Then there was trouble. God knows how. I am careful beyond belief, but I hadn't been the buyer. We were summoned to the home of one of Fam's father's friends, a straight but practical and understanding man towards truant young men.
He had heard what we were up to. He implied that the police knew as well and stressed that we had very little time to correct the situation. We left thanking him, perhaps a bit more afraid than we needed to be. Nevertheless, we decided that concerted action was necessary. But not without one last ceremony.
The entire supply was fed to the sacred fire while we performed what we imagined to be an Amerindian ritual, gathering 'round the fire and inhaling as though we had just run a 100-metre race.
The blond Bajan and I stayed on after Fam, Eliana, her sister and Abry went back to Trinidad. Bage and I decided to break camp and see more of Tobago. The friendliness of the people was uncanny. They proudly spoke their minds without the inferiority complexes of Trinidadians, immigrant Trinidadians in particular.
We got on to a Public Transport Service Corporation bus bound for Charlotteville, where we never had been, passing Bacolet, Roxborough, Speyside on the way. We were planning to camp at Charlotesville beneath a bridge, when we were invited by friendy villagers to use the community centre. A day or two later we left to make the long journey to the Scarborough dock, then to Port of Spain.
That was just the first of many adventures in Tobago. The next summer I was back, renting a small Yamaha 50cc and staying with a friend who lived near a bakery. Utterly carefree after a gruelling year of Shakespeare, Dostoyevsky, and Philosophy of Literature, the wonderfully fresh local bread and butter meant putting on several pounds. In spite of this, in spite of the rain and the muddy tracks, I travelled into cool, high hills that I remember as if in a dream. Sometimes my old friend Derek met me there, and we rode pillion, laughing as we slipped in the mud, falling into ravines when we weren't hauling that incredible little bike over logs. We rode through forests with crystal-clear streams, and looked down on steep, rolling pastureland, the sea beyond, without a clue to where we were.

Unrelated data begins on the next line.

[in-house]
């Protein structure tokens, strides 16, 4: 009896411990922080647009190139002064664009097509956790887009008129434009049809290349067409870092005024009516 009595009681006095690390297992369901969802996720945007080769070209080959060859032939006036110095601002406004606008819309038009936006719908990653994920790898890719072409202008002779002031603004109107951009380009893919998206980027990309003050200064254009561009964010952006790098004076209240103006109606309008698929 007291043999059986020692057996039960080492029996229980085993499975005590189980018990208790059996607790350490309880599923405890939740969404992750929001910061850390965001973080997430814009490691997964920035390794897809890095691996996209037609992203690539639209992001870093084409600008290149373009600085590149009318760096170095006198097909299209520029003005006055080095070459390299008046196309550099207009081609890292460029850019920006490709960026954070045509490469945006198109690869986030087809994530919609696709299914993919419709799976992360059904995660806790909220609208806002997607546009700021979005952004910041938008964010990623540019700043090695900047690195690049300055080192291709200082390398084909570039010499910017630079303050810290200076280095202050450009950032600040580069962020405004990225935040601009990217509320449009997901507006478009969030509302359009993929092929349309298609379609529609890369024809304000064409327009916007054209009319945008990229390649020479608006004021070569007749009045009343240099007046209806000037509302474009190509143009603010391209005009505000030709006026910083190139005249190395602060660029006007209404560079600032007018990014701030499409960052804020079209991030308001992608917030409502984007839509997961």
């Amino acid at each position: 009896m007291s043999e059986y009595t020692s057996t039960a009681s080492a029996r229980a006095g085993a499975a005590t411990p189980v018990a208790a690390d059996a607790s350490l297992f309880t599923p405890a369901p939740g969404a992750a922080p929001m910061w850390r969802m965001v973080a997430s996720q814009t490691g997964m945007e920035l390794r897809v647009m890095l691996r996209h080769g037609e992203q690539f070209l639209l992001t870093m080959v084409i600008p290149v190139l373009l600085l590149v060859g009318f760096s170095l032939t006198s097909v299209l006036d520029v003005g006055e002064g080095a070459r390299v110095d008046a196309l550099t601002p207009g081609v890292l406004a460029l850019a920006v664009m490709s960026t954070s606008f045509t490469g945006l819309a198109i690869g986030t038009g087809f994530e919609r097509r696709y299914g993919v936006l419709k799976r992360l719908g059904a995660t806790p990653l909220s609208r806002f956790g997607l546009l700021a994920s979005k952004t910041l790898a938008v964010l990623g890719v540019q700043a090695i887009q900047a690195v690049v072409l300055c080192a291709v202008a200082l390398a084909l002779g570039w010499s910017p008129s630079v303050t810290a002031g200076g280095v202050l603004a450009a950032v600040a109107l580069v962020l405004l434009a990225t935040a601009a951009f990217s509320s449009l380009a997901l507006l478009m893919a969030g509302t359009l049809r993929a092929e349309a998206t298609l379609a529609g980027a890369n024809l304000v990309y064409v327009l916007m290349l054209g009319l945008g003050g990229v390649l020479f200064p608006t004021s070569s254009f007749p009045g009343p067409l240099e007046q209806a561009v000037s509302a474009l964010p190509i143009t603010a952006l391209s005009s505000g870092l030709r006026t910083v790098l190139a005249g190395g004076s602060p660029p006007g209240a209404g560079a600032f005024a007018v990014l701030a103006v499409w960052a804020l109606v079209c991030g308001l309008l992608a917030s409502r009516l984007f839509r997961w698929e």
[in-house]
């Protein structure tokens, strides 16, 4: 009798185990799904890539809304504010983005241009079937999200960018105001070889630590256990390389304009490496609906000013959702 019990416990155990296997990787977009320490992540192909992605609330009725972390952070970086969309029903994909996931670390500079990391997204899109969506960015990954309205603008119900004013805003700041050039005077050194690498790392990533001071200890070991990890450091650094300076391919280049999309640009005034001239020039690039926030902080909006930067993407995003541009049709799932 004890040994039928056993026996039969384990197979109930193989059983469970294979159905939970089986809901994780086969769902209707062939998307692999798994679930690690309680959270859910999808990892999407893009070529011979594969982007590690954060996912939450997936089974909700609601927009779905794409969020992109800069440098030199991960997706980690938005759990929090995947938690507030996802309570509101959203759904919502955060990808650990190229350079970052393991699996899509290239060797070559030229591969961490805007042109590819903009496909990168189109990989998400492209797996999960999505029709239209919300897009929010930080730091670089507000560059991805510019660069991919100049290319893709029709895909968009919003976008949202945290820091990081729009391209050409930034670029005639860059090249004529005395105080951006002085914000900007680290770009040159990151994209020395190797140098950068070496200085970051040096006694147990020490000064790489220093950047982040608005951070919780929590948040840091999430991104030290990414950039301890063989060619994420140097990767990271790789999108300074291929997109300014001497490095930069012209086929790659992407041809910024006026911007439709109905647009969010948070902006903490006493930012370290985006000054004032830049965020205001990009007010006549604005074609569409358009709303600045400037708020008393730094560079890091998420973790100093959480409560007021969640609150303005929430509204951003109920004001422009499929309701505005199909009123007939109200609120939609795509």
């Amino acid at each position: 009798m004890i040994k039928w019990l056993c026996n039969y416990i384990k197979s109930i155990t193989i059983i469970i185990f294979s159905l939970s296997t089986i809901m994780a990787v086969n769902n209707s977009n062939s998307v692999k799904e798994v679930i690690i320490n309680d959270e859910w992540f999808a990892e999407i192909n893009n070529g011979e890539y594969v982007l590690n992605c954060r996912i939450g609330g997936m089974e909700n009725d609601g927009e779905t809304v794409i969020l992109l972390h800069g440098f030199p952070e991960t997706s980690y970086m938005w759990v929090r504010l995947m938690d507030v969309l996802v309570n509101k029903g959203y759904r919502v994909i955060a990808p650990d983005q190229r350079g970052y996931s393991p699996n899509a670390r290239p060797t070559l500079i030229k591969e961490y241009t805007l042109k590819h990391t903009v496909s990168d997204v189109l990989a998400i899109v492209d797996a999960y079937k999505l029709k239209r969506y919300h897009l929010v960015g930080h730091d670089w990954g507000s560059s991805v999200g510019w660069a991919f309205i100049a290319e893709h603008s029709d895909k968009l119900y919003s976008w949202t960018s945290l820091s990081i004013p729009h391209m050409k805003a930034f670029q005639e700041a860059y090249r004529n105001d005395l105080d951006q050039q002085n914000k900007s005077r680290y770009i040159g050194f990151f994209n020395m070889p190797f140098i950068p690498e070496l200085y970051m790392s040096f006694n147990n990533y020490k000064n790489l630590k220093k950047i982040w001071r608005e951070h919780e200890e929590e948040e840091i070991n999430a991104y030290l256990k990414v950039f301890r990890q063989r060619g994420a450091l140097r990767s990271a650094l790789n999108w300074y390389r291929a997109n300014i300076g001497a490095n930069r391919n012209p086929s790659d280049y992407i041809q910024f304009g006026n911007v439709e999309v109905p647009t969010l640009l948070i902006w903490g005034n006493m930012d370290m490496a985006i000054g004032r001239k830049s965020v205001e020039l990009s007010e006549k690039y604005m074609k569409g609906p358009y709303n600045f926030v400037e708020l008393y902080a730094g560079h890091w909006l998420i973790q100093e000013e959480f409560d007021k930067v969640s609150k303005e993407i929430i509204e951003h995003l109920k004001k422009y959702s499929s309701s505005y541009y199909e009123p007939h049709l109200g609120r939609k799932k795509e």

After college I was a dirt-poor articled clerk. I borrowed to buy a Yamaha 175 trail bike. At the start or end of study leave I often went to Tobago, by myself, camping at Blackrock under plastic. Once I got so attached to the villagers there that when I got home I had to make a call to the public telephone in Tobago just to hear their voices again. Another time I slept on tables under the umberellas at Mount Irvin's public beach, and once at almost deserted Englishman's Bay. One night I came to a place called Culloden, where the people spoke with an accent that sounded Jamaican but was impossible to understand.
After I started to work out of Tobago for Trindad Express in July 1981, everything was different. There were public affairs to cover, the Assembly, local and national elections, frantically filing my stories to Trinidad, always staying with a veteran journalist who covered Tobago affairs. But I still did some travelling on my own, and wrote about that as well.
A couple weeks ago I was back again, on holiday, and managed to get invited to a function at the President's house where he has was enjoying a working vacation. There must have been a sense of his having arrived in an island he was born in, and in a strange way I shared that feeling.
(Anthony Milne <firstname.lastname@example.org> was born in Trinidad and Tobago in 1951, educated there at St Mary's College, and subsequently in Canada and at the University of the West Indies, St Augustine, Trinidad and Tobago. He has worked as a journalist with Trinidad Express newspapers since July 1981, covering politics, parliament and just about everything else under the sun.)